Antimicrobial compounds added to preserve food during storage are believed to be benign and non-toxic to the consumer, but there is "a critical scientific gap in understanding the potential interactions" they may have with the hundreds of species of microbes in our intestines, say David Sela, a nutritional microbiologist at the University of Massachusetts Amherst, and colleagues.
Sela and co-authors in the food science department at UMass Amherst today report results of their study conducted in mice of one of these preservative compounds, food-grade epsilon (ε)-polylysine, in the Nature Springer journal, Science of Food.
Unexpectedly, they found that the polylysine compound temporarily perturbed the diversity of microbes in the mouse gut, but this change was transient and over the 15-week study period, the mouse gut microbiome resolved and returned to conditions similar to those at the start of the study. While the mouse gut microbiomes differed by the animals' gender, Sela notes, the observed treatment changes to the antimicrobial ε-polylysine were experienced the same regardless of gender.
Sela says, "This is a very interesting phenomenon that we haven't seen before, to our knowledge. We're certainly interested in looking into it further. We do not know enough about what preservatives do to the microbiomes in the gut."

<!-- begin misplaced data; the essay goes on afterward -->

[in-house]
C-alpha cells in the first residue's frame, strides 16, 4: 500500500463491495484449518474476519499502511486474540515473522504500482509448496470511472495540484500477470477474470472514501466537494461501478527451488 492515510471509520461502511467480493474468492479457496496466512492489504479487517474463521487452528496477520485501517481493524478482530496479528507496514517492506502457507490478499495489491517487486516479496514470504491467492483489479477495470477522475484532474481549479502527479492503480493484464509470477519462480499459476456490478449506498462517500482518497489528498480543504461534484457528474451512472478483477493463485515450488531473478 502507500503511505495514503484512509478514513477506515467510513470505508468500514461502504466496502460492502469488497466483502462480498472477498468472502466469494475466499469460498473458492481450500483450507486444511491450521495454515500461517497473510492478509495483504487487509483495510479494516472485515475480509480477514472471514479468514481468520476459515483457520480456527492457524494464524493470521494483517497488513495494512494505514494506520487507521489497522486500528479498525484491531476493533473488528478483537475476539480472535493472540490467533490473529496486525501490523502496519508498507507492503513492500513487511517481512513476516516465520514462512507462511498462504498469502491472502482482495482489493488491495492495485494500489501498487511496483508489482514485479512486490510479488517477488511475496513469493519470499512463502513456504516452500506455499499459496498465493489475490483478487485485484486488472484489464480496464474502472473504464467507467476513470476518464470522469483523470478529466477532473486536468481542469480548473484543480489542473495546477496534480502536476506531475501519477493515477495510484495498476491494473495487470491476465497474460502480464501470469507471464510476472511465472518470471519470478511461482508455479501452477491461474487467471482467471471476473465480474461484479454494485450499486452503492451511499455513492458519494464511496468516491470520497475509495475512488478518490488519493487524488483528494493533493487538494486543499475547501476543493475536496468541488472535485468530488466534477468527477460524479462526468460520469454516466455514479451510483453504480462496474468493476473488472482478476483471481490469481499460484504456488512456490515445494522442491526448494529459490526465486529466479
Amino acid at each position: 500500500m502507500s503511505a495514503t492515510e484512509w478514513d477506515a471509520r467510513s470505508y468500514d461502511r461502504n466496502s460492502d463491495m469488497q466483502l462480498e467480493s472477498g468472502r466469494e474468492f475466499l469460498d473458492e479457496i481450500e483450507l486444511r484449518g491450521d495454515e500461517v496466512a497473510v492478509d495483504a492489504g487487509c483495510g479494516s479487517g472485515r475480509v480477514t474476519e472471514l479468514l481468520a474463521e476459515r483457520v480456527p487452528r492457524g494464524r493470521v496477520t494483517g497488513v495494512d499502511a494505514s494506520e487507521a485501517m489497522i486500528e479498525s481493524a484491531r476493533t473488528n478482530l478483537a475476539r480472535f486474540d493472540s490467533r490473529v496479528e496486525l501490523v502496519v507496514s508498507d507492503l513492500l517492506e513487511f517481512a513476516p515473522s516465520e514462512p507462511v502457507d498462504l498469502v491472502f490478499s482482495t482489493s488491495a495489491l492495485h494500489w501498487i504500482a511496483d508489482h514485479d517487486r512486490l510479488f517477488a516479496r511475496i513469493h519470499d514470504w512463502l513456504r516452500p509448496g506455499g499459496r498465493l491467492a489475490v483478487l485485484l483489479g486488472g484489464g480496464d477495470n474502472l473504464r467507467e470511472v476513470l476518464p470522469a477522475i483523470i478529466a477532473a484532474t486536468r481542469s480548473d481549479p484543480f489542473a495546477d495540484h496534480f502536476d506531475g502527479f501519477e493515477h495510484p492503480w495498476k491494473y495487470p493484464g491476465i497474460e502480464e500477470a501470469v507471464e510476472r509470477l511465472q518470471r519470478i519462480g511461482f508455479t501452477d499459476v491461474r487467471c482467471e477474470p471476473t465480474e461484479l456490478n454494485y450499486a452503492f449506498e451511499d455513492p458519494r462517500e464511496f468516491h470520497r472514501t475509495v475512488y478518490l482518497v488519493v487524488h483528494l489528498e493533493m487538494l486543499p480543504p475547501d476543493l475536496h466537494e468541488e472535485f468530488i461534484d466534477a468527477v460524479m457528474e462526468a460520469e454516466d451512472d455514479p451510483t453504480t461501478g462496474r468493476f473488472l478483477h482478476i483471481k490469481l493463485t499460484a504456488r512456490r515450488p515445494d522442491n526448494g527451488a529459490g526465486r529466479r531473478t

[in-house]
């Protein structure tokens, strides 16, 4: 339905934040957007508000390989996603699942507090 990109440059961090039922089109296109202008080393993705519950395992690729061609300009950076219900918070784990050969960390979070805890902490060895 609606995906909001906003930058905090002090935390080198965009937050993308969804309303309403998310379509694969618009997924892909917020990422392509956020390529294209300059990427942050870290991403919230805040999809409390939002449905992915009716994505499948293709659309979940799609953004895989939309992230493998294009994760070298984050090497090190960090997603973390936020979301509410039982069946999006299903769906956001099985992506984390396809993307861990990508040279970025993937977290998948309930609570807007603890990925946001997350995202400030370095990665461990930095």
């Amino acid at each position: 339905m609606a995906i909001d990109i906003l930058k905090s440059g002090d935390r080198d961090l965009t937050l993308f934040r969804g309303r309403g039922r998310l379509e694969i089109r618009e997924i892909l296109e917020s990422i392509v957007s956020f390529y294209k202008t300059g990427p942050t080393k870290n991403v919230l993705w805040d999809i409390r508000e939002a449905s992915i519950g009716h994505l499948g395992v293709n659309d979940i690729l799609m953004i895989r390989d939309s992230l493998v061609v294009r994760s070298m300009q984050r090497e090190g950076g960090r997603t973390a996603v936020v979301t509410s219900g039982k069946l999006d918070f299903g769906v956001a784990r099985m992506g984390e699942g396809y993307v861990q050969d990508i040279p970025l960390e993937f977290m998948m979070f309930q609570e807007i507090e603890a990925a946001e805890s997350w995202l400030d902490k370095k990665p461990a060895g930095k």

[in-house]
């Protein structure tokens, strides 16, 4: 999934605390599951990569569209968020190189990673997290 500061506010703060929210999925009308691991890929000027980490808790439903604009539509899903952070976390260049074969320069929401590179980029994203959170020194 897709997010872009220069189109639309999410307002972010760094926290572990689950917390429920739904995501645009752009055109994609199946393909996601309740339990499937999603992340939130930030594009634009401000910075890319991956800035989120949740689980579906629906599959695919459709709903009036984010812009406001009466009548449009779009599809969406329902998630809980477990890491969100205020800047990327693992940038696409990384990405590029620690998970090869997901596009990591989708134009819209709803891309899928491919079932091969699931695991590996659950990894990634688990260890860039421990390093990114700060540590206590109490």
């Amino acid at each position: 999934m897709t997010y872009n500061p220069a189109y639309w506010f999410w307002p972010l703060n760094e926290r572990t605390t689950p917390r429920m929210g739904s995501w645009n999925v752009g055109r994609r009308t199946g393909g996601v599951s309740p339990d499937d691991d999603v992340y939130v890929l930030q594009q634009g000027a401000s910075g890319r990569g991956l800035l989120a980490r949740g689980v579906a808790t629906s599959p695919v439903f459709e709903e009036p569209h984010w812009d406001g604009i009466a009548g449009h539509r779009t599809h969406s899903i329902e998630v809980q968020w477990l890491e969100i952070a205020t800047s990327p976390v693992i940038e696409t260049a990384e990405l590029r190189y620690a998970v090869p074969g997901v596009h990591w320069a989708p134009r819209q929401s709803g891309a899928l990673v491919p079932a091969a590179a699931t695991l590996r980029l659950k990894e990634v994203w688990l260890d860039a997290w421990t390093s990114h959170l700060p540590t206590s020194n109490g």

Food not only nourishes the body but it also nourishes the beneficial bacteria, the microbiomeliving in the intestines, he points out. Food scientists and microbiologists are increasingly interested in these less-studied inhabitants, which may number as many as our own human cells, and the "prebiotic" foods that nourish them. Microbes in the gut make molecules and compounds that help the body, or help some of the hundreds of other beneficial members of the community.
For this study, Sela and UMass Amherst co-authors Hang Xiao and Julian McClements divided 40 female and 40 male mice into four groups of 10 animals each. They fed 10 female and 10 male mice the food-grade biopolymer ε-polylysine as found in food preservatives, while control groups of 10 animals each received food without the additives. Two other groups received ε-polylysine plus pectin or ε-polylysine plus maltodextrin, common food additives that might be expected to interact with the ε-polylysine.
As the authors explain, both ε-polylysine and pectin are not dissolved or absorbed in the upper gastro-intestinal tract and may interact with resident microbial communities there.
For their analysis of gut microbiota, the researchers sampled mouse fecal pellets at three points: baseline, five weeks and nine weeks. Sela says, "The concentrations of gut microbes changed in response to polylysine as we fed the mice throughout the study. Surprisingly, the microbiome snapped back to the original concentrations despite continuous feeding of the polylysine, but we don't understand how or the potential relevance to health."
"Starting at about week five it changed," he adds, "but by about week 9 it was back. The microbes' functions shifted, which is really interesting that you can have different populations doing different things. Typically the microbiome will stay shifted when you give antibiotics, for example, so our results suggest that somehow there is an adaptation to the food-grade preservative.
Sela says, "We think this is going to be of interest to food manufacturers who use food-grade antimicrobial compounds and to people researching anti-microbial resistance." The work was supported by the USDA's National Research Initiative and its National Institute for Food and Agriculture.